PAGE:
Sailing Alone Around the World by Joshua Slocum
This classic adventure book, first published in 1900, chronicles Slocum’s remarkable journey as he became the first person to sail single-handedly around the world. In 1895, Slocum, an experienced sailor and captain, set out on his small sloop, the Spray, from Boston. Over the course of three years and more than 46,000 miles, he navigated the treacherous waters of the world’s oceans, facing storms, treacherous seas, and encounters with various people and cultures. Slocum’s voyage took him through the Atlantic, Pacific, and Indian Oceans and around the treacherous Cape Horn at the southern tip of South America.
The Ocean: The Ultimate Handbook of Nautical Knowledge by Chris Dixon & Jeremey K Spencer
The writing effortlessly transitions between educational, humorous, insightful, and relatable tones. Imagine yourself on a ship’s deck surrounded by fellow sailors; they’ll pass the time sharing tales of wisdom and adventures. The vast ocean unites surfers, divers, scientists, scholars, athletes, heroes, and heroines aboard boats. The narratives and knowledge are shared not as dry textbook material but as engaging anecdotes. Picture yourself at a dinner table with a rescue swimmer, a big wave surfer, and an oceanographer — engaging in conversations with the kind of people you’d love to call your close friends.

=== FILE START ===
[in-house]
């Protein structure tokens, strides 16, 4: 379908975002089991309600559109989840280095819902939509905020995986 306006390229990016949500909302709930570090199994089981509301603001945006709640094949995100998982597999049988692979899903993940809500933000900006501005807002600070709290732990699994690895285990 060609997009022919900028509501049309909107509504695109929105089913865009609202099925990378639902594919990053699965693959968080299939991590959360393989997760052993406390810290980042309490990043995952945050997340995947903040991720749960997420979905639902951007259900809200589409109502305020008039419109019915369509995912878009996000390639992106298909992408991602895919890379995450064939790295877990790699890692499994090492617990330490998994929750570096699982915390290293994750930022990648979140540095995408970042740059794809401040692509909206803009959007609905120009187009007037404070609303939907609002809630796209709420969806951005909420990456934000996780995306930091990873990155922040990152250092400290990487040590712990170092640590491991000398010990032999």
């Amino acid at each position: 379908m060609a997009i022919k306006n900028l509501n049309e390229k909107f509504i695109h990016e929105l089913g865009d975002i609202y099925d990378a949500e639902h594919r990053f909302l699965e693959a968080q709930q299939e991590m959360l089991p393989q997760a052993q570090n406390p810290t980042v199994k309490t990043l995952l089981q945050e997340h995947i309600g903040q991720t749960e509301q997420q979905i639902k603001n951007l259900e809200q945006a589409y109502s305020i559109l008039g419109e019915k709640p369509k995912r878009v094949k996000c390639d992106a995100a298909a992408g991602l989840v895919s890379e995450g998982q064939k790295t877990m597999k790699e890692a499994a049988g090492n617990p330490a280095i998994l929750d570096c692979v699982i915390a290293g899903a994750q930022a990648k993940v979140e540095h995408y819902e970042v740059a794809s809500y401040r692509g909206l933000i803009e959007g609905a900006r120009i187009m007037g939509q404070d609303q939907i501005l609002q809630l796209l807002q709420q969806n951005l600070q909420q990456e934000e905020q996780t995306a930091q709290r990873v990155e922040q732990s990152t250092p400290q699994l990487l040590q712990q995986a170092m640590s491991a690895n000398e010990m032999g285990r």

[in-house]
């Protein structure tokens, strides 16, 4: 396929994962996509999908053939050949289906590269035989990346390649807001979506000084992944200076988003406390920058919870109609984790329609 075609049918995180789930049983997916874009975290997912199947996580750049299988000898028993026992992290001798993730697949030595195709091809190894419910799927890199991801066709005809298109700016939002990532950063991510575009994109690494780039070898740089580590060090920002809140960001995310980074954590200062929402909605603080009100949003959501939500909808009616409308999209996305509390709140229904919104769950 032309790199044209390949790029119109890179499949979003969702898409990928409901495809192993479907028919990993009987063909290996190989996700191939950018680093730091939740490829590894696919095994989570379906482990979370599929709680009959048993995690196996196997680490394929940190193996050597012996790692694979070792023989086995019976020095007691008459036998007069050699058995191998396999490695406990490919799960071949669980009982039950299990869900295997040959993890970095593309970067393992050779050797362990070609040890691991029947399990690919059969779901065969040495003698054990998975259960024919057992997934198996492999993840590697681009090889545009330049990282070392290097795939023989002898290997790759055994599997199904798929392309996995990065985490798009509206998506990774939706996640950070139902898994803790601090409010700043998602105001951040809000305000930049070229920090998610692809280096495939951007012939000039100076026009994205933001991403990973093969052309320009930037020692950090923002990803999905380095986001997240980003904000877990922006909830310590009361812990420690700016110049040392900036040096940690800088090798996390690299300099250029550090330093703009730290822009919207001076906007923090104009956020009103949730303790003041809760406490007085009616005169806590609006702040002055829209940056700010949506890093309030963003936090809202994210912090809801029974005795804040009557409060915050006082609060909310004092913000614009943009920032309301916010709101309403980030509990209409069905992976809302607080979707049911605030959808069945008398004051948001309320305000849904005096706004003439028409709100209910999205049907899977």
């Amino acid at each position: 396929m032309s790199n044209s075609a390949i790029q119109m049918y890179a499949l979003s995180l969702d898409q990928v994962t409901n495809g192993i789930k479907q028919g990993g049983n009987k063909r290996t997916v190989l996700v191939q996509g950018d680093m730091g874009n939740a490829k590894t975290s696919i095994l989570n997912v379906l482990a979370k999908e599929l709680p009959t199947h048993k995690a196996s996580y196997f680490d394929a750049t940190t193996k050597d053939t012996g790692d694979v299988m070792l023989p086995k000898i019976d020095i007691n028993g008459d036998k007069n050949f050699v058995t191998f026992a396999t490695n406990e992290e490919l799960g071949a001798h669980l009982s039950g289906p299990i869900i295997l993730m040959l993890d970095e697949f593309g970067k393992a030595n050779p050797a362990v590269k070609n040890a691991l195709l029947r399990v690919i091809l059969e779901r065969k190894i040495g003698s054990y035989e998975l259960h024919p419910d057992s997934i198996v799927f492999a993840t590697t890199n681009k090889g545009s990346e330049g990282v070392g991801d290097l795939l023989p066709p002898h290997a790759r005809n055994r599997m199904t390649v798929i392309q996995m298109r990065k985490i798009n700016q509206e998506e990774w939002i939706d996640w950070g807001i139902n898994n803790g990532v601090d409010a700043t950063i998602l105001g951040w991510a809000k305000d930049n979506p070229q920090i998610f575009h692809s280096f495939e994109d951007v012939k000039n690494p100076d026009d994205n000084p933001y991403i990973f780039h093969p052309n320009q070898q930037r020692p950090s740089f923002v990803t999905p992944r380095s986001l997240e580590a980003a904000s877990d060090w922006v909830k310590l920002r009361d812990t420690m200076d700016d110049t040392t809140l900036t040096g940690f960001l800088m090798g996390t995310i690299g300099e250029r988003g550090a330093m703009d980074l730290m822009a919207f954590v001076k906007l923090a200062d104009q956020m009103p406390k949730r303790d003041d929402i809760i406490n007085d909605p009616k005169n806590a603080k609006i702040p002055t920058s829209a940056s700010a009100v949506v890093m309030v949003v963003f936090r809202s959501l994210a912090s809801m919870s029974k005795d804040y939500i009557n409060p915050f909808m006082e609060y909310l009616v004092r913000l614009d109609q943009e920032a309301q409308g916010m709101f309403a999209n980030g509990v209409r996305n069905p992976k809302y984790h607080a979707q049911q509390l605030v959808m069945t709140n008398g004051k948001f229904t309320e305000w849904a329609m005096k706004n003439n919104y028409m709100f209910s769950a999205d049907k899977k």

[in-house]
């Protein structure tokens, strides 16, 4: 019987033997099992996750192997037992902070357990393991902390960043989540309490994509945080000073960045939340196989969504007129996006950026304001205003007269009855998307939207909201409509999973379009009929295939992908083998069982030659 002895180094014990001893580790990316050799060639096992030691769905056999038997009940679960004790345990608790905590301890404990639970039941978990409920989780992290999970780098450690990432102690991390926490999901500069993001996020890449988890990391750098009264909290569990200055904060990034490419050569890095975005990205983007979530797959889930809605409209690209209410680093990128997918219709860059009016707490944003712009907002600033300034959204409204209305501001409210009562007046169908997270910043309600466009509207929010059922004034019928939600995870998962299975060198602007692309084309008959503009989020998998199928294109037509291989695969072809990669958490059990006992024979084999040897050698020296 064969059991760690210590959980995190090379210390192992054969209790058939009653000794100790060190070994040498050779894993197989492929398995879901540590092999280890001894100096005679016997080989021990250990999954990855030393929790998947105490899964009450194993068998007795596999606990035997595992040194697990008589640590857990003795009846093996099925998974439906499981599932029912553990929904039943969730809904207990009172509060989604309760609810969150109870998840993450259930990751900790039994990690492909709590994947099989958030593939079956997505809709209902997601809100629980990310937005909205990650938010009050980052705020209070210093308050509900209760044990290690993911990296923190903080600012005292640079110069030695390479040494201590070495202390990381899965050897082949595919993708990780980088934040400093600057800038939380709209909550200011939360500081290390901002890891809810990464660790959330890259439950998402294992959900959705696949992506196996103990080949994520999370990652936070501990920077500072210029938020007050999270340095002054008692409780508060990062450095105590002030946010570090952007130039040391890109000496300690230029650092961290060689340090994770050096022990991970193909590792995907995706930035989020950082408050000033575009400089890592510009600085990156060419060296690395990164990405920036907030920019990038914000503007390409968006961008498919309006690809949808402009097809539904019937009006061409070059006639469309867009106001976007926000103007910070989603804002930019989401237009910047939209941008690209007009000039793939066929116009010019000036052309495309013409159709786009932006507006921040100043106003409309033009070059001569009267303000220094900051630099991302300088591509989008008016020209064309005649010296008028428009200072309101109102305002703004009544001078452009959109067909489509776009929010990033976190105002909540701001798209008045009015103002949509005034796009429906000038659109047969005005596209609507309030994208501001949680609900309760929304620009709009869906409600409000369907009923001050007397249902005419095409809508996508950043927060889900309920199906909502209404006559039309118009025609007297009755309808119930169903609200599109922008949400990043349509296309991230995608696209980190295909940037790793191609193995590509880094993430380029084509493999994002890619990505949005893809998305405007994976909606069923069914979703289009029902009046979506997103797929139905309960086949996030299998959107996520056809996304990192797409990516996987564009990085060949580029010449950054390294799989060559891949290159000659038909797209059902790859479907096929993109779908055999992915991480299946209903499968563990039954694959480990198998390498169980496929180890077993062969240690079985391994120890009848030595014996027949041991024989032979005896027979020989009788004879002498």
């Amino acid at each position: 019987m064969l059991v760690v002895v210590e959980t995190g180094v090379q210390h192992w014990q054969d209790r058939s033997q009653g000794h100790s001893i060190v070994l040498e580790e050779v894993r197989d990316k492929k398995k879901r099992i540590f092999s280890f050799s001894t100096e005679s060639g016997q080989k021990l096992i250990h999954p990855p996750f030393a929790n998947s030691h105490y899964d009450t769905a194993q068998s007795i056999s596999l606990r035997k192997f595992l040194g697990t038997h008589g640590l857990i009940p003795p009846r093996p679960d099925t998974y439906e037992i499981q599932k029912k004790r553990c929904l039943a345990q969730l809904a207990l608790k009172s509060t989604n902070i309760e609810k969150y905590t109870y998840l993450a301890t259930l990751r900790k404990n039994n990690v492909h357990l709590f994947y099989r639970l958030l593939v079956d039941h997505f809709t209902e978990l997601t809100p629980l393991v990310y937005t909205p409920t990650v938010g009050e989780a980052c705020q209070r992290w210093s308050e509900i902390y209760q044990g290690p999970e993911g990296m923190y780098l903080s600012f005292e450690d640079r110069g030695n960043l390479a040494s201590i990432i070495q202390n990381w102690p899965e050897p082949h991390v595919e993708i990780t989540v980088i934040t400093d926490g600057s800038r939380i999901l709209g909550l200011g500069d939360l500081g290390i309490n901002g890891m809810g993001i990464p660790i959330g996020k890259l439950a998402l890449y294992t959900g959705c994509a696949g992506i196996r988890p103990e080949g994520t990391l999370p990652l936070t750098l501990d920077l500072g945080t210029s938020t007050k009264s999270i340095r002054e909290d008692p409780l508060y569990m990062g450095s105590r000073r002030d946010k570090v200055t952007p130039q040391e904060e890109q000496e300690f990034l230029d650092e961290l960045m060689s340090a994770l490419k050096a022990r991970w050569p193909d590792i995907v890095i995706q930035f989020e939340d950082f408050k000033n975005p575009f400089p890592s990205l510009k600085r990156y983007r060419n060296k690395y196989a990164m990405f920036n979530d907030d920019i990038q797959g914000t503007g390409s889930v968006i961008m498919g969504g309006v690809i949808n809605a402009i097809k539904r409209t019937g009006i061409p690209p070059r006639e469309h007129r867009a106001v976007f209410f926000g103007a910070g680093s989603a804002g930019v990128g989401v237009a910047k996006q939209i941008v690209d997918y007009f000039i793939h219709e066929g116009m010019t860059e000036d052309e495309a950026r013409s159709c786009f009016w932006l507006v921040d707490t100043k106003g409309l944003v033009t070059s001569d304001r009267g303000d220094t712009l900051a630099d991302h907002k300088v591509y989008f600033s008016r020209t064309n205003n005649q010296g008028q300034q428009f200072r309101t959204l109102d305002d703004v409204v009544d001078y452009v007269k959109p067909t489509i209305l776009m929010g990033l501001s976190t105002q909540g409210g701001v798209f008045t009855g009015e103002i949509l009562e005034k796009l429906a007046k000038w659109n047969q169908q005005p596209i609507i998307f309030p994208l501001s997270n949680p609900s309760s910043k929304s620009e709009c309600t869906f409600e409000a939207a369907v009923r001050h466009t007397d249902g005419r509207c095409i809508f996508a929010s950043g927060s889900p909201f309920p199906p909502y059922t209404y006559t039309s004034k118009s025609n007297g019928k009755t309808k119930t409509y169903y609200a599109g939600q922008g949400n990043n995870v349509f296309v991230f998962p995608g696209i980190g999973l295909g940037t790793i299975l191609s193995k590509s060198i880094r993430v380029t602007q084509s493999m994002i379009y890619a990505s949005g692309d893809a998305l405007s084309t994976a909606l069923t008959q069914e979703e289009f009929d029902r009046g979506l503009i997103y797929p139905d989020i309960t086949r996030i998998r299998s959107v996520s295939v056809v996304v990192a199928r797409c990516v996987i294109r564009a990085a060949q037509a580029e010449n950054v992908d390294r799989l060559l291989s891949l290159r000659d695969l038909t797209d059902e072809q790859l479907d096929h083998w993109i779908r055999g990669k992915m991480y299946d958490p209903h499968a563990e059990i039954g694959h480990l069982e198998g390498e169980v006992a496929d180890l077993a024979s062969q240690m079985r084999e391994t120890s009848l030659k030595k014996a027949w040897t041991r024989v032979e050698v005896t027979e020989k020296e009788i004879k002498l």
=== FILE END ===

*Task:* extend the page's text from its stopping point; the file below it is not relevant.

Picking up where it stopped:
The Log from the Sea of Cortez by John Steinbeck & Edward F. Ricketts
The book combines scientific observation, philosophical musings, and travel narrative. It chronicles Steinbeck and Ricketts’ 1940 marine specimen-collecting expedition in the Gulf of California, known as the Sea of Cortez, aboard the Western Flyer, a sardine boat exploring Baja California, Mexico’s coastline. Throughout the narrative, Steinbeck and Ricketts not only document the region’s diverse marine life but also engage in philosophical and ecological discussions. They explore the interconnectedness of living organisms and contemplate the intricate complexities of the natural world.